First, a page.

Dr. Ramzi Matar (Winter Park Dentistry): That is interesting. A little bit of a selfish question that I want to know, because last time I heard you lecture about the diagnosis, clearly yes, I do know the take-home message for somebody watching this, 4 to 6 weeks, non-healing lesion, get somewhere. Now from a clinician point of view, there’s different ways an exam, and oral cancer exam. For me, I was taught with a mirror, I’m looking visually, I have my loops, my light, and I’m palpating and doing the traditional exam. There’s a velscope, vizilite, there’s brush biopsies… Any strong evidence that there is something new out there, some camera, anything like that, that’s superior, breaking ground? If I have a patient, and I’m concerned, should I look for a dentist with one like these, or what are your thoughts on that?

Dr. Indraneel Bhattacharyya: That’s a very good question, Ramzi. There are machines out there. Unfortunately, one of the question was, “is there evidence that it helps?”. Unfortunately, to date, there is not a single device out there that gives you greater power to detect something that is hiding in your mouth. There is not. You might get lucky with a velscope, you may get lucky with your vizilite - which is a dye, commonly green dye, you treat the patient with this acid and then shine a light on it, the theory is it should highlight areas which are atypical. The scientific issue behind the problems we are facing with these devices, all of them work to a certain extent, but the problem is if you have a cancer, and I’m going a little bit into depth of molecular biology, in cancers, what happens is, tissue turns over, cells are multiplying faster. There are several oral conditions when tissue multiplies fast, for example, if I chew on my cheeks. If someone habitually chews on their cheeks, what you’re doing is turning tissue over faster, it sheds off. There are other conditions that do similar things, and if you use vizilite, it might highlight areas like these, and yes, you are helping the patient, but you might also be creating unnecessary stress.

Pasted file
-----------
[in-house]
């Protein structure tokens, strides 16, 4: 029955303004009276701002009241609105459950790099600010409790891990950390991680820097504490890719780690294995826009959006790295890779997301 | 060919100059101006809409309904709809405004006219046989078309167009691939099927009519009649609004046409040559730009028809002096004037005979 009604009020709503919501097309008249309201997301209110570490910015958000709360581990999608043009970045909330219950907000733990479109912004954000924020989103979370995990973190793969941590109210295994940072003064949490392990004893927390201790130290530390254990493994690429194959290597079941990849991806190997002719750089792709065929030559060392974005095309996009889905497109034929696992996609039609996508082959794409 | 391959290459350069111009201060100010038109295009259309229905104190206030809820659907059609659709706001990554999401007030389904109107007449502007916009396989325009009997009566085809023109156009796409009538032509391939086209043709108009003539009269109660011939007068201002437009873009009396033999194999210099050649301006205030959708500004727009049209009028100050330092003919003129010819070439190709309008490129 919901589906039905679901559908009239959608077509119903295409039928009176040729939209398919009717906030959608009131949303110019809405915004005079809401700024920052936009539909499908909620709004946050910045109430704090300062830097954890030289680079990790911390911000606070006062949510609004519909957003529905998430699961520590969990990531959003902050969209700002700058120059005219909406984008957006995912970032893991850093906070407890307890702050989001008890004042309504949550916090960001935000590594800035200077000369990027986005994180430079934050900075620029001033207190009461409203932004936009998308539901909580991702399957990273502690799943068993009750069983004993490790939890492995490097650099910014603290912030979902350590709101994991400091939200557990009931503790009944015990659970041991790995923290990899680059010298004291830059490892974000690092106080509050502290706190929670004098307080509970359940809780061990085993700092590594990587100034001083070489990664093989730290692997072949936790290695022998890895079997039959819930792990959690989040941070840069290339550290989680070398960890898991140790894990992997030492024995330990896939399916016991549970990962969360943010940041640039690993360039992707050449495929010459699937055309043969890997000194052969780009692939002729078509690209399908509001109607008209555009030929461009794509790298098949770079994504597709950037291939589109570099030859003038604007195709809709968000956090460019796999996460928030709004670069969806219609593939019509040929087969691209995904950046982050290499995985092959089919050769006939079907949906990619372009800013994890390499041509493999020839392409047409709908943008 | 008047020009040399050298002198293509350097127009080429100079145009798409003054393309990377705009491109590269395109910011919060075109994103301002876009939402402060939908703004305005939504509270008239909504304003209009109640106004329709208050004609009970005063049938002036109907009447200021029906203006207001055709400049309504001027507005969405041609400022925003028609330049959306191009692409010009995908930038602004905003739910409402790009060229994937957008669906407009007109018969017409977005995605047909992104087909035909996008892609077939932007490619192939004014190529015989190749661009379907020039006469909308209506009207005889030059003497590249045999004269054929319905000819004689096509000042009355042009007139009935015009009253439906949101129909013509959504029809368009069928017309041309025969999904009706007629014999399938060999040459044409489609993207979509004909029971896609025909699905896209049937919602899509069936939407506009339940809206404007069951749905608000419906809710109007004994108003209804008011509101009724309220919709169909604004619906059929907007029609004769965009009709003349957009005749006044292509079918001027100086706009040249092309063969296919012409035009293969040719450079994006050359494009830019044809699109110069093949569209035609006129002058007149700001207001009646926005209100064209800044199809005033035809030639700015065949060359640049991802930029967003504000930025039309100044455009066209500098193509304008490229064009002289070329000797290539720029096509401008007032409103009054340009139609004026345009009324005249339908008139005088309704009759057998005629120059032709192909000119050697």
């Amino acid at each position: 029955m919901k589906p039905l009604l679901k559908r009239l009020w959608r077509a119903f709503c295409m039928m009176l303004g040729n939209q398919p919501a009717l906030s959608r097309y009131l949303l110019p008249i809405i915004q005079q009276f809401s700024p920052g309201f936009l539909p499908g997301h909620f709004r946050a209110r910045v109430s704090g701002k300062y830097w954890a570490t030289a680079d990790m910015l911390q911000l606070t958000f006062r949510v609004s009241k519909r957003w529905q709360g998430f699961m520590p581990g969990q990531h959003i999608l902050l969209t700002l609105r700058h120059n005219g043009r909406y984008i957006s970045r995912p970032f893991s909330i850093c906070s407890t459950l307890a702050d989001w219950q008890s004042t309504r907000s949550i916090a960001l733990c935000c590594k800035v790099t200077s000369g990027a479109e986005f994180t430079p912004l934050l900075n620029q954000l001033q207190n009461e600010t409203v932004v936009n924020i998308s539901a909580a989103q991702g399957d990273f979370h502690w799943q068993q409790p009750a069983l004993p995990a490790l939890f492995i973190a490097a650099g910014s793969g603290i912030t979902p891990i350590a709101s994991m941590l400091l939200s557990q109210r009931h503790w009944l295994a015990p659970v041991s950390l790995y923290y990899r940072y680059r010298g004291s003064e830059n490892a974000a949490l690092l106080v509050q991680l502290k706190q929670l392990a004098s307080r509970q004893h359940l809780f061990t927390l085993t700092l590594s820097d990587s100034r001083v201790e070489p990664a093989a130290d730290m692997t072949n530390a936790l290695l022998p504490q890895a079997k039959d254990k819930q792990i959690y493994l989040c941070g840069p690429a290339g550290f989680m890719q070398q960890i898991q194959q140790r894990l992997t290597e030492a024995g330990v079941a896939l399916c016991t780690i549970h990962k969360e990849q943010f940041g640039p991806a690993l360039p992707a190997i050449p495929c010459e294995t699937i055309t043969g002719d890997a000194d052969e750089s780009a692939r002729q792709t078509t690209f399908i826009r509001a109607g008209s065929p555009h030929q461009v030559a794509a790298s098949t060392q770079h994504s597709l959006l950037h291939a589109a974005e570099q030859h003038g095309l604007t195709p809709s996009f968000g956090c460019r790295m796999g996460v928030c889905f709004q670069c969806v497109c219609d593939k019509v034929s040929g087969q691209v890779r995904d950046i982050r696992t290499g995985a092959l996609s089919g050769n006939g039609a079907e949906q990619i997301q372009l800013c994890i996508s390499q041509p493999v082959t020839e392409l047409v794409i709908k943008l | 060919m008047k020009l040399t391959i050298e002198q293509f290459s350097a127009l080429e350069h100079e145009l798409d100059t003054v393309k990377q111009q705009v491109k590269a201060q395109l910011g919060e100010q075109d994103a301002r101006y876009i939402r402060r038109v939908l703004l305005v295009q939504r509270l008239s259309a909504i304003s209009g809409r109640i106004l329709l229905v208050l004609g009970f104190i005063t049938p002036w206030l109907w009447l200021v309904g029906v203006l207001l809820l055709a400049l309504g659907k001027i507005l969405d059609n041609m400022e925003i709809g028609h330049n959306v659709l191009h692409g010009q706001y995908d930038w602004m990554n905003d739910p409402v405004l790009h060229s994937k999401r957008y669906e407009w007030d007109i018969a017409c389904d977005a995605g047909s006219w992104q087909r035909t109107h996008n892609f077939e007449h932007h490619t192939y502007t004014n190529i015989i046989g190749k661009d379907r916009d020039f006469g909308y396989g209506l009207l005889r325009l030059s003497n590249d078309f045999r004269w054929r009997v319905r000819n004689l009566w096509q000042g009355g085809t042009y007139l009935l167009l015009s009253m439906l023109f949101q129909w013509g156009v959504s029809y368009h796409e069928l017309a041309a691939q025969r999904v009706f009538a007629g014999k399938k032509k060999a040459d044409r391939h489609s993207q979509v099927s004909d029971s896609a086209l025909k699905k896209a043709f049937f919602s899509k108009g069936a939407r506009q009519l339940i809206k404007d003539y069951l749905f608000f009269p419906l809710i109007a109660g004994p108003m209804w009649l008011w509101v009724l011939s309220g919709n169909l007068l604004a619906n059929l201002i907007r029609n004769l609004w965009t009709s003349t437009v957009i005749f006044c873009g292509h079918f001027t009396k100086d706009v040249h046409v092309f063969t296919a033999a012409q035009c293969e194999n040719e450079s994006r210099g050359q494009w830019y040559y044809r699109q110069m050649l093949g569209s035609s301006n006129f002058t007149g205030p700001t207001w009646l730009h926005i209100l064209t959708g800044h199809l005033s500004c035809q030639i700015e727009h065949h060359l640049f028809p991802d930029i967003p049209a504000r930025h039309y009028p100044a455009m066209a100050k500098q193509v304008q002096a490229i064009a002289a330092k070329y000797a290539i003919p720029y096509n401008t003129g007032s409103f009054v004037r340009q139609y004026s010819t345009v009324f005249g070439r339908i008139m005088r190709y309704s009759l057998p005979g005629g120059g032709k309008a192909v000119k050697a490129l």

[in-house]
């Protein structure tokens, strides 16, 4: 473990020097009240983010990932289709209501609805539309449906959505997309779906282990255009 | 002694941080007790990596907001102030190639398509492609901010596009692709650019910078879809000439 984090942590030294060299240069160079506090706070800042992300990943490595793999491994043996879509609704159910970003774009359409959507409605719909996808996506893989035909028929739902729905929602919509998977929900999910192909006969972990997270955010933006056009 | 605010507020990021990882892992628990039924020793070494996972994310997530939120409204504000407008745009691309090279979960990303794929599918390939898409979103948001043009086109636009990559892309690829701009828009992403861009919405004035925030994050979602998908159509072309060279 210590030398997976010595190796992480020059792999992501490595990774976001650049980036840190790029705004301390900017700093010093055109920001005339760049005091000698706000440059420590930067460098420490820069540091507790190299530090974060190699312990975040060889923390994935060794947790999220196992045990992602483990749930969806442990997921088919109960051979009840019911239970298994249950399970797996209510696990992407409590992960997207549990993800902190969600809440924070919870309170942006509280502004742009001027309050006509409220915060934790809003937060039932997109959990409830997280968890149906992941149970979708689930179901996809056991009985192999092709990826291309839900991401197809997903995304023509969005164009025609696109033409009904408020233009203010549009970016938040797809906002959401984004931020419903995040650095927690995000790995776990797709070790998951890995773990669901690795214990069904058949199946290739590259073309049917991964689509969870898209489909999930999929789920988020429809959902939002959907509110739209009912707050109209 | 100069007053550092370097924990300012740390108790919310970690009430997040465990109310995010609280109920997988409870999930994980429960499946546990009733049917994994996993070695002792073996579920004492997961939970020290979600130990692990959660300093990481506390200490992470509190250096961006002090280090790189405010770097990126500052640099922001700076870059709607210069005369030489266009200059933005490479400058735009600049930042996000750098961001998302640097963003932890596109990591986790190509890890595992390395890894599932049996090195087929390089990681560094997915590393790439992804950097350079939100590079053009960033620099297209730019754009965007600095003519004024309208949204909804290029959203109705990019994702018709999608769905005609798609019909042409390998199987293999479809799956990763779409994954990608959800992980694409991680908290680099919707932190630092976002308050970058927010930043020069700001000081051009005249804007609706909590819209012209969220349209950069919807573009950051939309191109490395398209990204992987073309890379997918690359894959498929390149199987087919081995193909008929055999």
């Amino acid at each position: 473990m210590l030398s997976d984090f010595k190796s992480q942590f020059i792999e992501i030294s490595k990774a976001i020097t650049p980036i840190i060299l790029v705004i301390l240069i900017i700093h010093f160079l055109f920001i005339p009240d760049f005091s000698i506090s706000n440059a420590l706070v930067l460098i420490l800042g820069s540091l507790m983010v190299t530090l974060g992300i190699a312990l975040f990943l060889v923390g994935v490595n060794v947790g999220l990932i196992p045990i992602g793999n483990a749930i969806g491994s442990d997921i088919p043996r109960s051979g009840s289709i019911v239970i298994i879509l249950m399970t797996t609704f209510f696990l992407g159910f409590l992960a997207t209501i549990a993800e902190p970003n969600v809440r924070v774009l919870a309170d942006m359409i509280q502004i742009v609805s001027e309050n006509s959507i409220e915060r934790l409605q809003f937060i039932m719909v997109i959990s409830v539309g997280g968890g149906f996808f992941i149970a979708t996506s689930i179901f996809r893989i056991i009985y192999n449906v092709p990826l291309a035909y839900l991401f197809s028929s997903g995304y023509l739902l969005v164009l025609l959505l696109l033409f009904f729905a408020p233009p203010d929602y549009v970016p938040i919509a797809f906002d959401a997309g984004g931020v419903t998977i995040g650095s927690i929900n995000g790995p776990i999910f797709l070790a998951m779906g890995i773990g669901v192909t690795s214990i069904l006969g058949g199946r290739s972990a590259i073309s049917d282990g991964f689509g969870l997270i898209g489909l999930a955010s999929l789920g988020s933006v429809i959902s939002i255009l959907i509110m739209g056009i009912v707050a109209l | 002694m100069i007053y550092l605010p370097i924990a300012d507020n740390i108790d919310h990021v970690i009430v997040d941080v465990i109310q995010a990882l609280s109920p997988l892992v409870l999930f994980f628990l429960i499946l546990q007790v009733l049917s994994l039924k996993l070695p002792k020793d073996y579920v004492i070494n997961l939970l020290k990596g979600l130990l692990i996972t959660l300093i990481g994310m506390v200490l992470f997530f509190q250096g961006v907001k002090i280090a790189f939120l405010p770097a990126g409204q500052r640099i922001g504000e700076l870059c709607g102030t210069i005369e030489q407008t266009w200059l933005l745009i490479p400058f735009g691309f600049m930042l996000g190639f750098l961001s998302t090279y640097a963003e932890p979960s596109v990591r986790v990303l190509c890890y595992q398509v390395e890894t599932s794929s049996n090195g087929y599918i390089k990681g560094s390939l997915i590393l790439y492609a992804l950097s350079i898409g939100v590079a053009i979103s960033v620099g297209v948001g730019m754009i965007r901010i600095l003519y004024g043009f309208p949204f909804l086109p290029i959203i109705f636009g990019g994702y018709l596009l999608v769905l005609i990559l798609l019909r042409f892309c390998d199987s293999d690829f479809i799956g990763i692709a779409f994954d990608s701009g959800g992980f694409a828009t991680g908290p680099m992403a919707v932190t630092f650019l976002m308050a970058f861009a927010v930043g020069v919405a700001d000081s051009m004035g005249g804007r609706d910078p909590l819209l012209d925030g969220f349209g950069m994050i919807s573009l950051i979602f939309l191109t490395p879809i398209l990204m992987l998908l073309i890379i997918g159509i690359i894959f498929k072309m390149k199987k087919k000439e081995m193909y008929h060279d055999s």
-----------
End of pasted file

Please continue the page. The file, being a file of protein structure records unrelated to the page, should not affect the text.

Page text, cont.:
So like you, I prefer having a light, a mirror, and what I do is lift the tongue up… For dentists, I would say, if you examine the tongue, the floor of the mouth, it can already rule out 85% of chances of finding a cancer. Then you take a good quality light, and you look at the back of their mouth, ask them to say “ah”, and you don’t notice any abnormal growths or sore. You rule out almost 100% chances of finding cancer. There are types of cancers on the gums, but they’re rare. You can get cancer on the roof of your mouth, but it’s extremely rare. But then, when somebody tells you, “I’m a smoker, I’ve smoked for 30 years, recently quit.” I do a better job in their mouth, than somebody who’s a non-smoker, I would look more just to make sure that there’s nothing I find in the back. Like a white patch, not just a sore, cancers can be a thick white patch, or if they have a big rock on the back of their mouth. If they’re 65 years old, and they used to be a smoker maybe 20 years ago, but they haven’t smoked in years, I do a better job of examining those patients, whether I have a light or not. But if you do have one of these devices, you’re not gaining much more than doing a thorough oral exam with a good open light.

Dr. Ramzi Matar (Winter Park Dentistry): So, I really appreciate it. Last question. I could go on all day with you, I hope to have you on for more episodes. I know you’re the director of the residency at the University of Florida, one of the best residencies for oral pathology in the nation. My question, I also know you’re a big Colts fan, so if Andrew Luck decides to stop being one of the best quarterbacks in the nation, do you think he’d become a good oral pathologist? If he decides to quit NFL tomorrow?

Dr. Indraneel Bhattacharyya: Absolutely, I think he would be the best.

Dr. Ramzi Matar (Winter Park Dentistry): I think so too. But I’m not sure he’s going to give up his job with the Colts, he’s clearly proving himself to be one heck of a quarterback… If he’s watching this video, it’s good to know you think he could make a good oral pathologist, should he decide to make a change. Dr. Bhattacharyya thank you so much, I really appreciate your time, and toe everybody watching it, I hope you enjoyed it, please post your comments on our YouTube channel, we’ll do our best to reply or get any kind of feedback, but I think this is very informative, a lot of people need this information. Thank you.